Hide and seek was a game I enjoyed when I was young. Everyone hid while IT counted to 100 with eyes shut tight. Then it was time for IT to go seek. If one who had hidden could slip into home base undetected while IT was out seeking, the hider was safe. If IT quickly found you in your hiding place, you became IT for the next round. If IT never found you, you earned bragging rights in the neighborhood and a secret, safe hiding place for the future.
That was such fun to play when I was young – and the game seems fitting for youth. Early in life, we are constantly seeking new skills to master, new knowledge to prepare us for the future, new worlds to explore. Sometimes, as children, we also hide from parental expectations and adult assumptions. Yes, hide and seek seems like the appropriate game for the young.
However, day by day, I am learning that the aging play a different game: it’s called lost and found! It’s a group game because everybody has to play it. But it’s also a solitary game because each aging person is IT all the time and can ‘t pass off the game to someone else! It’s not as physically active as hide and seek but it is a constant emotional – and spiritual – strain.
The goal of the game is simple: to try to keep life in balance and useful. There is only one rule: for every loss experienced, find something new and positive in order to maintain the balance that makes life livable. For example, loss of energy as the years pile up can be balanced with more time to enjoy the beauties of nature during frequent rest periods. The loss of the smooth facial skin of youth can be balanced by cherishing the stories behind each and every wrinkle! Gray hairs can become a badge of wisdom; a slow, unsteady step can be celebrated by reflecting on the many rough trails those feet have carried you over.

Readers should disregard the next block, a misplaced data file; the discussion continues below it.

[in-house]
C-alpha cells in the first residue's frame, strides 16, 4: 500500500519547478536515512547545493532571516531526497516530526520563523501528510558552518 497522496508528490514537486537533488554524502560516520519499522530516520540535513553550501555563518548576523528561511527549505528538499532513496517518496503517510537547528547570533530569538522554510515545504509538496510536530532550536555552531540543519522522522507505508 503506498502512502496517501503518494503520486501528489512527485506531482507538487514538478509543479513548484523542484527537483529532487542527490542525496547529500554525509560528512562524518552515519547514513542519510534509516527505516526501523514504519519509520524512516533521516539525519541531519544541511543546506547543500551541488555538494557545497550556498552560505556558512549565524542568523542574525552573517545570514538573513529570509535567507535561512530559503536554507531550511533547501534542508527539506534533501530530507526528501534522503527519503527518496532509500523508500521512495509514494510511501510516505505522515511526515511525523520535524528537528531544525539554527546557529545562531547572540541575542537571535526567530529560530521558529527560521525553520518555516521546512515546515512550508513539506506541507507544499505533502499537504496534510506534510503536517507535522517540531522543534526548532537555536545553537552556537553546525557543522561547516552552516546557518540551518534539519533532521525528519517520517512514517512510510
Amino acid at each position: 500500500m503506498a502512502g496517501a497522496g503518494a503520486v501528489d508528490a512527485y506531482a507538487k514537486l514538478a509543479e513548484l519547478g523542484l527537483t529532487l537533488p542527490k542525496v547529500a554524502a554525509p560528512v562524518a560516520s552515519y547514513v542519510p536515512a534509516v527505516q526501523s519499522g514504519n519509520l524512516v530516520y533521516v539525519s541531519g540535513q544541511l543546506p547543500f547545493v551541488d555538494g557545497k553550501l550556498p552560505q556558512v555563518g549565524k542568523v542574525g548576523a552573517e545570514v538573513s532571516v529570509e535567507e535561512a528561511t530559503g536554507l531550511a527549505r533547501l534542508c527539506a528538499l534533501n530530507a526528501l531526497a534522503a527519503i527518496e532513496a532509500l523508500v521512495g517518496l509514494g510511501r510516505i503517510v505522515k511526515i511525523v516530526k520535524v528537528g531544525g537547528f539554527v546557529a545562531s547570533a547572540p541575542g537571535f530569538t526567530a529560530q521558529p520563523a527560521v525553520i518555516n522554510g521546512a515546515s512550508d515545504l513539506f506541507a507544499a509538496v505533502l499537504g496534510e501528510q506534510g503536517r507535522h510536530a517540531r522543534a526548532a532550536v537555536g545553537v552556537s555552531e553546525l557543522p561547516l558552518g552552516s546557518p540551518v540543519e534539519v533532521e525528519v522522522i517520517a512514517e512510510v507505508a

Small losses like these are not too difficult to keep in balance as you find new perspectives from which to view your life. But when the losses are major – or come unexpectedly, like an avalanche – the game of Lost and Found becomes very difficult indeed! It’s no fun at all, and makes us feel like losers. But we have to play it, whether we like it or not!
Loss of eyesight, loss of hearing, loss of mobility or memory, loss of a spouse or the death of a loved one are the kinds of personal losses that knock us off balance in life. We can strive to establish a new balance, but loss of strength and energy make it hard not to just wallow in the tears of these losses.
So, that’s the stage in this Lost and Found game when it’s helpful to call upon a friend, a partner in play. Not just any friend, mind you, but a trusted Friend. One who knows all about loss and suffering, loneliness and fear but shares hope at every step as the journey grows darker.
Finally, we come to the point in life’s game when there’s nothing more to find, and the only thing left to lose is life. Then that Friend takes our hand and walks with us out of the life where everything’s been lost and into a new life where everything’s waiting to be found anew.
23June2017 - mshr